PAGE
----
By Chris Putnam
Delicate brass instruments, hand-blown tubes of glass, spinning gizmos, and perplexing bundles of wood and wire.
Gathered together from every corner of the University of Saskatchewan (USask) Department of Physics and Engineering Physics, the unique collection of scientific artifacts fills two rooms in the Physics Building.
The items—some of them more than 150 years old—have been brought out of storage this summer so that a formative era of Canada’s scientific history can be better understood.
“We had all of these artifacts in storage, and they’ve been taken care of for decades. But they had been sitting, slowly being forgotten, and I thought it would be good to preserve them by basically finding out what’s here, what’s valuable,” said Dr. Mark Wurtz (PhD), an instructional assistant in the physics and engineering physics department of the College of Arts and Science.
The perfect opportunity arose when the department connected with Victoria Fisher, a PhD candidate in the history of science from the University of Toronto.
For her PhD research, Fisher is traveling to universities across Canada to study collections of scientific objects from the early 20th century. She was keen to see the USask physics department’s extensive collection.
With the help of graduate students, Wurtz gathered and sorted dozens of historical items: teaching tools, experimental instruments and some objects with unknown purposes.
Fisher arrived on June 16 and spent 10 days studying the collection.
“One of the things I really like about doing what I’m doing … is walking into a room and seeing all these objects and then getting a closer look at them and being able to figure out some of these stories,” said Fisher.
Founded in 1910, the USask physics department coped with geographic isolation and budget limitations in its early years. Research and teaching instruments were often built from scratch—many of them by Albert Cox, the English instrument maker who established the university’s Physics Machine Shop in 1924.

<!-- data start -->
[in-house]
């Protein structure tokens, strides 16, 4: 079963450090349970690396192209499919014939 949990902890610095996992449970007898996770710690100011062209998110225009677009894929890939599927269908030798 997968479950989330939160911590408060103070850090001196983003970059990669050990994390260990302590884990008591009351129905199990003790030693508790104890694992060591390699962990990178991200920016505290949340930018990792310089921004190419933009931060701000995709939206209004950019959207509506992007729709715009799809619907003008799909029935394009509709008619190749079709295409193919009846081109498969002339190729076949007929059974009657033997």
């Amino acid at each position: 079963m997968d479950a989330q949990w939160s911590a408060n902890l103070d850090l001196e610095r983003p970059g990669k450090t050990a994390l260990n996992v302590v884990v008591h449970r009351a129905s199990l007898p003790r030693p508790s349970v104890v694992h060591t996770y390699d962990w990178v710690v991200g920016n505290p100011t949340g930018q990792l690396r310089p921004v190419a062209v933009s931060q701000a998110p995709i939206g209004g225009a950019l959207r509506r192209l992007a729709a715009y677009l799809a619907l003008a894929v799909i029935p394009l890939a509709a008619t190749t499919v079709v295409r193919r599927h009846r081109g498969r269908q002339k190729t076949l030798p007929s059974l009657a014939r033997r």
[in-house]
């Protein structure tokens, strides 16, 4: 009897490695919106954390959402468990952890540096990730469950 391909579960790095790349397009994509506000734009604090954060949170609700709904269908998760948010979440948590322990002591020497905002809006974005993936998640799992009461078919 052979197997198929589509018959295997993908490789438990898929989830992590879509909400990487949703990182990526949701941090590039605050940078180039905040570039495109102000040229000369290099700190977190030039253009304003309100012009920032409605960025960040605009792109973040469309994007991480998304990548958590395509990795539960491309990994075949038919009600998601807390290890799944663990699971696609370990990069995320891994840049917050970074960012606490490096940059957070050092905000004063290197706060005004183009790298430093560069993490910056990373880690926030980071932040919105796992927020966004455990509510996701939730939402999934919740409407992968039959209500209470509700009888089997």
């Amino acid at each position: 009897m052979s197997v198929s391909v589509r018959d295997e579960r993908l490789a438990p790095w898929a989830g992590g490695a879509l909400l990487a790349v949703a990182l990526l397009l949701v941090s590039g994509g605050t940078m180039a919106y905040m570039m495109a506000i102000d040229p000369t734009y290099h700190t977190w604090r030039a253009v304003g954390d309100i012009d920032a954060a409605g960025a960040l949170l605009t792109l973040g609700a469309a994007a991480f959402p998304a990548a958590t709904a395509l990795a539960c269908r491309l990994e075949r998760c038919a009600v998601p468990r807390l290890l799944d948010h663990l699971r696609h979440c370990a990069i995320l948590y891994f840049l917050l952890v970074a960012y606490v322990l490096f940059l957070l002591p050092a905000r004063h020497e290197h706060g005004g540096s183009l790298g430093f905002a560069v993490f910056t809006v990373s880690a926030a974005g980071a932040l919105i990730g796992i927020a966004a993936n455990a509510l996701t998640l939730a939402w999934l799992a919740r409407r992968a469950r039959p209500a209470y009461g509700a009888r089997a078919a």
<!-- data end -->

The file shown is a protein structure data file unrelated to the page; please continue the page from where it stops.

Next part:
One-of-a-kind objects such as those made by Cox are of particular interest to Fisher.
“It really shows me what is going on in that early period, how things were developing, what they really needed that they weren’t able to purchase or they weren’t able to import,” she said.
Fisher was also drawn to the assortment of instruments that were purchased and shipped from elsewhere. These tell the story of how Canada’s early community of physicists was connected to the wider scientific world, she noted.
Some of the objects were harder to identify.
“There are always mysteries in a collection like this about what the objects do. They are so old that no one remembers what they do, what they did,” said Fisher.
To help solve the mysteries, the physics department invited its current and retired members to view the collection in June and record their memories of objects they recognized.
With help from the researchers and from archival documents, Fisher and Wurtz were able to identify many of the items, such as a mercury arc lamp made in 1923 by Professor E.L. Harrington, one of the department’s first faculty members.
A sextant built in England in the mid-1850s is likely the oldest item in the collection, said Wurtz. The astronomical instrument was donated as an antique in 1951 by Professor W.H. White.
The collection is not currently on view for the public, but the work put into labelling, cataloguing and photographing the objects will make it much easier for them to be exhibited in the future.
“That will give us the opportunity to take things out of storage more often, put things on display, and to come up with a plan in the future where we could have a place to put them,” said Wurtz.
Uncovering pieces of heritage and sharing them with Canadians is something that motivates Fisher’s research, she said.
“Basically every object has a story attached to it. There are no boring objects.”